Controllers, Here’s How to Elevate Your Finance Team’s Impact
Elevate your finance team’s impact by prioritizing what’s really important, building continuously improving processes, and going beyond the numbers.
Finance leaders have a view into all aspects of a business and powerful insights to offer as a result, but often find themselves bogged down by time-consuming tasks that limit their impact. This three-step approach, developed from our experience working with hundreds of finance and accounting teams, will help you elevate and empower your finance team to achieve more.
1. Prioritize What’s Truly Important
IMPORTANT = DRIVES THE BUSINESS FORWARD
Finance people are naturally very task-oriented, but inertia can keep you in the same routine month after month. If you start to see a mismatch between what’s important to the business and what your finance department is actually spending time and money on, you have entered dangerous territory. It’s important to intentionally shift away from time-consuming data-gathering activities and move toward more forward-looking analysis that can help drive better actions and better decisions.
TAKE TIME TO REFLECT AND RECALIBRATE
It’s tough to pull yourself away from the day-to-day, but it’s a good idea to recalibrate every 6 to 12 months. You could do this during the annual planning process or at an offsite. This recalibration could also be triggered by a significant event such as a change in business structure, personnel, or when facing increased competitive pressure. The goal is to make sure most of your time and money are spent on activities that drive most of your business value, and to make adjustments when important changes happen.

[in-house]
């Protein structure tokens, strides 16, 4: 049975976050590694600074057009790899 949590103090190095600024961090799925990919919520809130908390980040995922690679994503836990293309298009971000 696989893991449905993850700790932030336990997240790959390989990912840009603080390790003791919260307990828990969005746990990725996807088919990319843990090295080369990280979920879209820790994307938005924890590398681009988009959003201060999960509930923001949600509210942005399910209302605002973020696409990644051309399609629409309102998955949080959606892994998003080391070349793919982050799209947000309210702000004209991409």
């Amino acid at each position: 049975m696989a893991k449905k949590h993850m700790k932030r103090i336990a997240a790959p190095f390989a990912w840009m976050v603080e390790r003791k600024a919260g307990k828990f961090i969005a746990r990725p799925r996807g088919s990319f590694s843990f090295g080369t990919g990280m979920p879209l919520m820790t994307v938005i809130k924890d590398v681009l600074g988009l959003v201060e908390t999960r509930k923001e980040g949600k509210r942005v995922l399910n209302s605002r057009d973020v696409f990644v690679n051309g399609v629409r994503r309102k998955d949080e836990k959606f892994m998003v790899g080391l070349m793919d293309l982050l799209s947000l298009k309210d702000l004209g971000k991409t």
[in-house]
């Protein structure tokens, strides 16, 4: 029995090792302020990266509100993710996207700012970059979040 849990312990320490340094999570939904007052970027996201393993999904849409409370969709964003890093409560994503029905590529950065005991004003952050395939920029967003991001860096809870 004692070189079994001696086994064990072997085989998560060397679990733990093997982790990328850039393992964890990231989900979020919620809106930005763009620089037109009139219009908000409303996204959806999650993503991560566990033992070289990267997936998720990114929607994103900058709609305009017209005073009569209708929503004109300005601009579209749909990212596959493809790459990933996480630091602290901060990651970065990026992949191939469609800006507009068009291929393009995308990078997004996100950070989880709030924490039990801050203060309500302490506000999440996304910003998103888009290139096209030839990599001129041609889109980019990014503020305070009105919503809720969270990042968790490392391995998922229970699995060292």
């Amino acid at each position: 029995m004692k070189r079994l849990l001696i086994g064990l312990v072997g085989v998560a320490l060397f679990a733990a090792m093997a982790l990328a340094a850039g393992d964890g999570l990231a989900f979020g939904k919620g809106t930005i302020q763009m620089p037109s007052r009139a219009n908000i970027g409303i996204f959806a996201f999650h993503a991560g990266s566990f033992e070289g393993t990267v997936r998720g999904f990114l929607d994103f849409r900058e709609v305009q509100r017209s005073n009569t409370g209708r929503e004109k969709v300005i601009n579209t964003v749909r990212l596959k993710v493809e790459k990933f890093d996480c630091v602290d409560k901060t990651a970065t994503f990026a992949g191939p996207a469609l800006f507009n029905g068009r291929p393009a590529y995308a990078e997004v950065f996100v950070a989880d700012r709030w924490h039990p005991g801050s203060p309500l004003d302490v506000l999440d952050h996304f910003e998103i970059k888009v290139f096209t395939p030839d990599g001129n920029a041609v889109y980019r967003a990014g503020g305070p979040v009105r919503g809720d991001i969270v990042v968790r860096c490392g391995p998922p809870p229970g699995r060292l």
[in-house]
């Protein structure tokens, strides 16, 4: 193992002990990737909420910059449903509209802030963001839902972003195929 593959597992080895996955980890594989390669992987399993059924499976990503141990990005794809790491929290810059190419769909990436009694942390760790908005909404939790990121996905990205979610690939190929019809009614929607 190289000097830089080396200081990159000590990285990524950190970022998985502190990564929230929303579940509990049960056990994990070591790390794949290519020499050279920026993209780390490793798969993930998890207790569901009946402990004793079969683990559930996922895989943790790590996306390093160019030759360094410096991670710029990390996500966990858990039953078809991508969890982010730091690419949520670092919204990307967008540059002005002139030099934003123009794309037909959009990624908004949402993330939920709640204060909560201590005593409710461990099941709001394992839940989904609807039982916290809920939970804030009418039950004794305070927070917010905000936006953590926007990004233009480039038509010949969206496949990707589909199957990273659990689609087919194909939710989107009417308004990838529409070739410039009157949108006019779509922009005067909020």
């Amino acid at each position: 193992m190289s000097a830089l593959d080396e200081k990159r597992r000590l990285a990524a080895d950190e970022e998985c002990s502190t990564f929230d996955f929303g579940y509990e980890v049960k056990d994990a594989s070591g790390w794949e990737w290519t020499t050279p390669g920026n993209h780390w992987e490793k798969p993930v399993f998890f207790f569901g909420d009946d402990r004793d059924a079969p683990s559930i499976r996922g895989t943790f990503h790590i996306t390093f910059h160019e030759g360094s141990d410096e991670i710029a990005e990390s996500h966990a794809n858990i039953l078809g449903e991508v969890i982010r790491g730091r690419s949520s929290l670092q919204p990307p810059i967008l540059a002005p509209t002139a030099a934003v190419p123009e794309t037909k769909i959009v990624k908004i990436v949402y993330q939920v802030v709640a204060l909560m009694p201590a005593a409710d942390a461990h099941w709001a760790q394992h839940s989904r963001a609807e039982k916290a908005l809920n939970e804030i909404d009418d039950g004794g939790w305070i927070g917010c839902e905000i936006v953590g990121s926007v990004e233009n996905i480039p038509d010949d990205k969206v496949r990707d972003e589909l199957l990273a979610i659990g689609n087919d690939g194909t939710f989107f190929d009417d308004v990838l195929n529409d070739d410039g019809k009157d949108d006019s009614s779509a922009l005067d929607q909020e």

“The goal is to make sure most of your time and money are spent on activities that drive most of your business value, and to make adjustments when important changes happen.”
QUESTION THE STATUS QUO
As you recalibrate or reevaluate, ask yourself these questions:
- What activities are taking most of our time? Are they all necessary?
- If something is important, is it efficient or is it taking too long?
- Is it taking a disproportionate amount of time for the value it offers?
- Is our process prone to errors? Is it compliant with internal and external audit requirements?
- If there’s an opportunity to do something differently, how much time or money could be saved? Try to quantify it and get as specific as possible (hard and soft costs).